Electronic ID service provider off the hook in patent infringement case

On 10th February 2010 the Oslo District Court returned its judgment in a high-profile patent infringement and nullity case. Danish company Cryptomathic had brought a patent infringement action against Bankenes Betalingssentral (BBS) - one of the largest suppliers of electronic identification services in the Nordic region - potentially threatening to stop a substantial part of BBS’s services. BBS responded by, among other things, bringing a nullity action. The two cases were heard and decided in conjunction.

Patent
Cryptomathic’s patent relates to a device and methods for signing electronic data with an advanced digital signature based on public key infrastructure, whereby the central infrastructure includes both a signature server and an authentication server. The private keys of the private-public key pairs of a number of users are stored centrally in the signature server. Using a workstation, the user can access the system through a secure channel that has been set up for this purpose. The user provides a derived version of a password to the signature server based on information previously received from the authentication server through an alternative channel. The authentication server provides the signature server with a derived version of the same information through a permanently secured tunnel between the servers. This information is compared to that provided by the user. If they match, the data received from the user is signed with the user’s private key.

Arguments
Cryptomathic argued that, through its BankID system, BBS was infringing the patent by equivalent means, and requested an injunction and damages to be fixed by the court at its discretion.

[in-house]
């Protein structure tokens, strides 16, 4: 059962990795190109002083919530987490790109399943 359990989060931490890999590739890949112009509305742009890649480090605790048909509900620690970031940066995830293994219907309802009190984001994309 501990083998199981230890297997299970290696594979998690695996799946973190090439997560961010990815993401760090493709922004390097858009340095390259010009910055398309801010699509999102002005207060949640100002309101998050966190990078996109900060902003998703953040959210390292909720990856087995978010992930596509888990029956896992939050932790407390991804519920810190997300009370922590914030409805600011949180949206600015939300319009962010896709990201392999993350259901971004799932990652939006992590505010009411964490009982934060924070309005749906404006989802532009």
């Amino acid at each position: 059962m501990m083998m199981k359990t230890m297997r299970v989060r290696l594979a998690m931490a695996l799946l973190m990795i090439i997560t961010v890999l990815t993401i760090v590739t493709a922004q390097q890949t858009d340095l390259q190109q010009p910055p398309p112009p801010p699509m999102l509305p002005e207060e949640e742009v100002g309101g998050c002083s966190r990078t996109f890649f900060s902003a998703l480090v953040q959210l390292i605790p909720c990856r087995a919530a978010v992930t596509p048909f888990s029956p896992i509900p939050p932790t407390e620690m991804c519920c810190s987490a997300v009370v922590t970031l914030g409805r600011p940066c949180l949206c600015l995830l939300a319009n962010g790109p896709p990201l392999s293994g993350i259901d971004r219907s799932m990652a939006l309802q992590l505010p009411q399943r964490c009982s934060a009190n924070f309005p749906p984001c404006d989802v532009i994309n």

BBS contended that it was not infringing the patent, and further claimed that the patent should be declared invalid.

Decision
The Oslo District Court, comprising a judge and two technical experts, dismissed BBS’s claim that Cryptomathic’s patent was invalid for lack of novelty and inventive step. The court expressly stated that it attached importance to the fact that both the Norwegian Patent Office and the European Patent Office had held the invention to be patentable. On this issue, the court reached a unanimous decision.

With regard to the question of infringement, the court found, by a majority of two to one, that BBS had not infringed the patent. The majority held that BankID was not equivalent to the patent’s solution. The court held that even though BankID uses one-off passwords stored in a separate server, as the patented solution does, BankID's security is not achieved through this, but rather by the use of a permanent password in connection with various cryptographic techniques. The majority found that the patent does not require or suggest the use of a permanent password in addition to the one-off password; rather, the patent's security is based solely on the separation of the signature and authentication servers. Further, the patent calls for the use of a hash value (a one-way encrypted version) of the one-off password, whereas BankID uses two-way encryption (a cipher text encryption). The majority held that the requirement that the difference between the patented and the allegedly infringing solutions not amount to more than a modification that is obvious to the average skilled person had not been fulfilled.

The dissenting judge considered the solutions to be fully equivalent.

Comment
Pending a final decision in this case, the most interesting legal aspect is the court's reference to decisions of the European Patent Office and the Norwegian Patent Office. From a business point of view, a final decision in Cryptomathic’s favour will force BBS to request and negotiate a licence from Cryptomathic, which has been open to this option all along.

The judgment has been appealed. 


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